Thanks also for pointing out the word querulous! I don't think that the first tree that Treegle generates is so great. You have to click querulous a few times to get better trees. :)

Cool!! Thank you very much for sharing!! I actually never heard of Wordo until now. Do you work with Wordo? If so, wanta collaborate? :)

Yes I helped create Wordo. I am nerdy about words and definitions. I contribute to Wiktionary.

I'd like to collaborate, not sure how but lets get in touch!! Add me on FB or Twitter: https://facebook.com/eftegarie https://twitter.com/aminozuur

Very cool! Should try to pick the relevant definition when there's many though. Even your very first example gives the wrong one for quarrel, you need to click through 7 definitions before you get the right one.

Thank you very much for the feedback!

So I actually talked with a dictionary expert that was a developer for WordNet. He told me that he spent tons of time trying to determine which definition is the right one. He came to the conclusion that dictionary authors quite often disagree on the ordering of definitions and that it is a lost cause to try to rank definitions.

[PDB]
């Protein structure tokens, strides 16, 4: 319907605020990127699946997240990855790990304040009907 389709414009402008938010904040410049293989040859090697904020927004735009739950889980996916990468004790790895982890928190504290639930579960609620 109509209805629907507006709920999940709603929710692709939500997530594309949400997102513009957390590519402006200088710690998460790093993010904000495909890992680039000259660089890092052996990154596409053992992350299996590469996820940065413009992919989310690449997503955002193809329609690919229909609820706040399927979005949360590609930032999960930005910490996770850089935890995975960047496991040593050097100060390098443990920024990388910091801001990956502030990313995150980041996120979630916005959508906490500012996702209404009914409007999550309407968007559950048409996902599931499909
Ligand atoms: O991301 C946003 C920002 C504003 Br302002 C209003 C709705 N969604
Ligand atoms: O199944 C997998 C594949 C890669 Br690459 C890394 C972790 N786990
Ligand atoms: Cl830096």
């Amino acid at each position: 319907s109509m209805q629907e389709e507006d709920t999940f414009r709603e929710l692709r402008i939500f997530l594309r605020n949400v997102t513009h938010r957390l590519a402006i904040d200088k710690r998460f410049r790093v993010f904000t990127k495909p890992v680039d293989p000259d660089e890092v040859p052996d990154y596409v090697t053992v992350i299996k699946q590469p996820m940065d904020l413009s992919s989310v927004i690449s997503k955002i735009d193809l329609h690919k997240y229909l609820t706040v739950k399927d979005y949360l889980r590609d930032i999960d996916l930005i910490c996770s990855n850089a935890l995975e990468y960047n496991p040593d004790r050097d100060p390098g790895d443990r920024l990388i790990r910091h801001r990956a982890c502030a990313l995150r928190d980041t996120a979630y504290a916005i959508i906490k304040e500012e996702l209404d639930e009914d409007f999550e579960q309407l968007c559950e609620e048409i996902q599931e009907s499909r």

I disagreed with him though. I think that definition form, word usage within the definition, and definition popularity can all contribute to selecting a "right one". That's why I applied statistical techniques to rank the definitions and reorder them to hopefully put the "right one" first.

Sadly, it seems that I didn't do such a great job for you with the word "quarrel".

Feedback noted as this will help when I start collecting data from users and make a push to improve my statistical analysis.

Thank you again and please let me know if you would like to discuss this further with me. Hope all is well. :)